As a lover of puzzles and labyrinths, you’ve likely been thinking about how to build your own. A great escape room business will take the exciting concept of an escape room and make it feel fresh and inventive.
Escape rooms are a great addition to your income, a fun way to meet energetic and adventurous people, and an exciting way to spend your weekends. While there are many different ways to navigate an escape room, the business end of it is less opaque.
Below are 7 tips on how to get your escape room business off the ground and keep people coming back for more.
1. Do Your Research
You can never do too much research when starting any new business venture. There are a lot of ideas that you can draw from in the History of Escape Rooms. You should also see what the most recent trends are.
Zombie-themed rooms were the rage for awhile. Are zombie-themed escape rooms on the rise in your area or is there another emerging trend?
You need to stay ahead of your competition.
Are there other escape rooms within 10-15 miles of yours? Figure out what you can offer that’s different than your competitors. Book a session with your competitors so that you can see where they succeed and where you can improve.
See if other escape room businesses have closed in the last few years. You’ll want to learn from their mistakes. Also, talk to your chamber of commerce to see if any other escape rooms are about to open. Competition is healthy but you don’t want to flood the market.
2. Can You Commit?
Running any kind of business is a huge time commitment. Do you have the free time to devote to running an escape room business?
Write out a budget for both time and money. See what you can afford to outsource and what you will need to handle on your own. Don’t let other aspects of your life suffer for a new business.
Online presence might be the way most of your clients encounter your business for the first time, so make smart design decisions with your site.
3. First Impressions Are Everything
Who is the face of your business? The first person who greets your customers at the door will set the tone for your customers’ experience. You want your greeter to relax your visitors who will likely be nervous about their first time at an escape room.
If you put a face in your promotional materials, you want that familiar face to be on site when your visitors arrive. The greeter needs to be ready to answer questions and give all of the information your visitors need.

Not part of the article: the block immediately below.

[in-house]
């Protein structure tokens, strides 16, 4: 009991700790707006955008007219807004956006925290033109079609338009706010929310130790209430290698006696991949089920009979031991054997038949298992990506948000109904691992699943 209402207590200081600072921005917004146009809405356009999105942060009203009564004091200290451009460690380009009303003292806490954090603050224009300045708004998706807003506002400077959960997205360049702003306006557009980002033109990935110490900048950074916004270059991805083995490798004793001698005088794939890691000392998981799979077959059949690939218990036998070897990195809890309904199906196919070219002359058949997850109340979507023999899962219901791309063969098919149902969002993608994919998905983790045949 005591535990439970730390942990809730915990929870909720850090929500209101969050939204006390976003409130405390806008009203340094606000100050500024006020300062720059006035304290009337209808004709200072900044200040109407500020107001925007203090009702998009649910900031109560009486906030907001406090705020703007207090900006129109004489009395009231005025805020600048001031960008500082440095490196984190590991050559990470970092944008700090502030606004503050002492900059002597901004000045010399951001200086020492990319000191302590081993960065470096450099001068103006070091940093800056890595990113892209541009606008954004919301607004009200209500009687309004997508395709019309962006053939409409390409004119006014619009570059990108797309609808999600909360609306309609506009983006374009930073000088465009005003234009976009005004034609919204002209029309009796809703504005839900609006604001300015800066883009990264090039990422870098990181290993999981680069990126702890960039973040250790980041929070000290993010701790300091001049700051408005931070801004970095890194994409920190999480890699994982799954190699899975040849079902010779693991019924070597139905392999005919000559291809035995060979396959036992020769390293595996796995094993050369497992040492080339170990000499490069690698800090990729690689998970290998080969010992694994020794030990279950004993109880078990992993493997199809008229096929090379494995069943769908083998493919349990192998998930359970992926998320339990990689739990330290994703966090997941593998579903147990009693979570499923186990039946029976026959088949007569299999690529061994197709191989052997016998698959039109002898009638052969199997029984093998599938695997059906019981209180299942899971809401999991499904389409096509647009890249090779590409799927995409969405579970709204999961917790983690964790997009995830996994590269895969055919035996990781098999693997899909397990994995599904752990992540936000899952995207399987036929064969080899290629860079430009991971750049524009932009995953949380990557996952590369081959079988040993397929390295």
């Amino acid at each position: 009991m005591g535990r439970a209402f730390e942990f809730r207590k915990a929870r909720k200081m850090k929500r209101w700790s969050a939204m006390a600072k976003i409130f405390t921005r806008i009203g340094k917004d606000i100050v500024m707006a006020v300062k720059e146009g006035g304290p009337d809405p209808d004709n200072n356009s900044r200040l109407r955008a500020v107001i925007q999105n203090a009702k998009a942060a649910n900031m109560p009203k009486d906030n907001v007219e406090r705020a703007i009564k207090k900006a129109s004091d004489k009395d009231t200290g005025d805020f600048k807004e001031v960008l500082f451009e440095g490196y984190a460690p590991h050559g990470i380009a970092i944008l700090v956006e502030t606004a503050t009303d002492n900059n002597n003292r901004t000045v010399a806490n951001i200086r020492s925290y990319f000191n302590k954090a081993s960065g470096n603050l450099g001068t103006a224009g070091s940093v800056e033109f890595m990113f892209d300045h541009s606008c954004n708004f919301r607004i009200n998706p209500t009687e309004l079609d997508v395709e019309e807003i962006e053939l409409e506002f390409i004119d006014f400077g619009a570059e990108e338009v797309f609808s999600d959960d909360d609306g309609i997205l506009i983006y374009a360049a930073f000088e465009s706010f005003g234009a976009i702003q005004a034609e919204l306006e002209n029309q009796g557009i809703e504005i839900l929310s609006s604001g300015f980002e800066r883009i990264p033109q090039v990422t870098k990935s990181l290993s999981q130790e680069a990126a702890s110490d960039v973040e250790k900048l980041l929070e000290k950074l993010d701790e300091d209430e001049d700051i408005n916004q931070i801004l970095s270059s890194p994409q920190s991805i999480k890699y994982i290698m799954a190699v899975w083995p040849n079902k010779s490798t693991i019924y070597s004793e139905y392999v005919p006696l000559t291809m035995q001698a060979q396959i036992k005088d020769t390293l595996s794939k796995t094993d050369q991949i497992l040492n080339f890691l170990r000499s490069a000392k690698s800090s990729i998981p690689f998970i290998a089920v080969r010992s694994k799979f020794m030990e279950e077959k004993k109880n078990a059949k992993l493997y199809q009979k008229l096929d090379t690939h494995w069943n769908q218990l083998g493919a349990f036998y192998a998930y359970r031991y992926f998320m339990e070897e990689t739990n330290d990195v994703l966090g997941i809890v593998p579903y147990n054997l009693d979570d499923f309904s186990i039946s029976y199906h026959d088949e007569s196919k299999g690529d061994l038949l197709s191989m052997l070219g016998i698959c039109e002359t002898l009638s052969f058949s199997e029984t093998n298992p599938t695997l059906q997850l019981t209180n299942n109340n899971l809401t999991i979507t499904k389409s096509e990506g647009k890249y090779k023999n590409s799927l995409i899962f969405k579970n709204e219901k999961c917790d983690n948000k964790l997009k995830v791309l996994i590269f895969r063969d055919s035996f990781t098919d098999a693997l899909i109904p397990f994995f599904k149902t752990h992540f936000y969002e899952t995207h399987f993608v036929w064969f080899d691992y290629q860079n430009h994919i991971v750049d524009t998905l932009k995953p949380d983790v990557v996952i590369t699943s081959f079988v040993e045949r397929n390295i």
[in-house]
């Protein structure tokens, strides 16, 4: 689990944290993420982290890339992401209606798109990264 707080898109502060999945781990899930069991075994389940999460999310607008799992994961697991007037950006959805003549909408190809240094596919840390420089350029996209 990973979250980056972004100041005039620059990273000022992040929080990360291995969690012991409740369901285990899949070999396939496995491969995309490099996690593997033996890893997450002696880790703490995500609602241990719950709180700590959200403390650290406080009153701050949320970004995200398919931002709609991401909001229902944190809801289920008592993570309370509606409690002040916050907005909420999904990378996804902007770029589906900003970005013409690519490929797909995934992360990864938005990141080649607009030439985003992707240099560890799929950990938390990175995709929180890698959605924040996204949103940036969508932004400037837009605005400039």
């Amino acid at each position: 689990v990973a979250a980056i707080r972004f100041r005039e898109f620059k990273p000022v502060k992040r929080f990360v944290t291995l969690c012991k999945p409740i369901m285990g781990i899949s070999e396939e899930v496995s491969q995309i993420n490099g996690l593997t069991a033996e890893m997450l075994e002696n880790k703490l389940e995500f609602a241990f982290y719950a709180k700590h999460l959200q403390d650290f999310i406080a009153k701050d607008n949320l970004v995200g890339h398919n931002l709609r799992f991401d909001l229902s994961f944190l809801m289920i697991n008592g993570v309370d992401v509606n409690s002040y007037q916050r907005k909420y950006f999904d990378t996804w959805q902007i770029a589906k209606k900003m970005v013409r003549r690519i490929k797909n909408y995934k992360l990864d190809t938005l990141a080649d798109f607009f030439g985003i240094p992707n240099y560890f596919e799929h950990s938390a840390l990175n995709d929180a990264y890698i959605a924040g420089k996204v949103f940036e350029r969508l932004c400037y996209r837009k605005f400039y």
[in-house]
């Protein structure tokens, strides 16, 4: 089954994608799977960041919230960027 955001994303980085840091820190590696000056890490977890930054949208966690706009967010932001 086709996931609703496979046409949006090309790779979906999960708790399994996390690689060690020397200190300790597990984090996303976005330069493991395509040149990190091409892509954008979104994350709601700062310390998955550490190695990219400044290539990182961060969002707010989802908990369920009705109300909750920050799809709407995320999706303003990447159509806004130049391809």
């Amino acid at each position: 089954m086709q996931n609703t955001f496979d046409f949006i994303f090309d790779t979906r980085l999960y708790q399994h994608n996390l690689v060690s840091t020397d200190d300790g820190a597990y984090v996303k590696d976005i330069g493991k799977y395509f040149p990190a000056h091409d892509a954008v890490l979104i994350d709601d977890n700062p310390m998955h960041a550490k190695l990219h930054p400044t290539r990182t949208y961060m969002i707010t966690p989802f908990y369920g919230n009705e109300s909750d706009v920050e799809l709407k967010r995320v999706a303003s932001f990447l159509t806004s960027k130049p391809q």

Hiring someone else to handle this frees you up to mingle and manage the overall experience.
4. Timing Is Key
Use the time of year to attract your customers. Holidays, local cultural events or seasonal changes can keep your business fresh and give one-time visitors a reason to book again. A zombie or horror-themed escape room around Halloween is a great way to capitalize on the fall season.
If detective stories are on the rise, have a narrative to capitalize on that.
Create different narratives for different events so that potential clients have a variety to choose from. A large company with a good experience with one style of event may want to send another department for an outing more catered to their interests. A changing schedule posted months in advance will work to your advantage.
5. Market It Creatively
Even the best idea won’t sell itself. Be sure that your escape room business is being marketed to the right clientele. If you’re near a tech hub or a business park, tell businesses about how escape rooms promote teamwork. Offer discounts to the businesses nearby.
Talk to another local business or a brewery. By exclusively carrying their products, you can offer cross-promotional deals that are mutually beneficial.
If you’re near a college town or university, offer student discounts. Reach out to student associations and offer discounted packages to them. You’ll be surprised to see a bump in sales after a dozen students put up selfies and social media posts about your escape room business.
See if you can build a flexible business that can host anything from a birthday party, a family reunion, office outing, or any gathering at all.
6. Gifts That Keep On Giving
Your visitors will want a keepsake to remember the experience.
A cleverly printed photo or souvenir will allow visitors to share the story while continuing to promote your business. Taking a group “before” photo will allow your team to print and frame pictures while visitors are in the escape room.
Gather an email list from visitors so that you can stay in touch and offer them discounts throughout the year.
Give out keychains with your name and website on them. Lighters, bottle openers, and keychain flashlights ensure visitors will carry your name around for months or years after their visit.
7. Wrap-Up Event
What do you have waiting for your guests at the end of the puzzle? Other than a souvenir, it might be nice to have an event. Including a food and beverage package at the end, with a “bonus” included for winners, shows teams that you appreciate them.
Leave time at the end of every escape room session for players to hang around, mingle and ask questions. Making yourself available to answer questions can be valuable for building a repeat customer base.
For players, this may be a team-building exercise for their job or their first time getting to know one another outside of work. Helping to foster their relationships can encourage them to spread the word about your escape room business.
Have Fun With Your Escape Room Business
Don’t forget to make it fun!
You should be doing what you love with your escape room business. Connecting with clients should be as exciting for you as it is for them.
If you follow the tips above, you could build long-term connections with clients and offices, becoming part of their annual schedule of outings.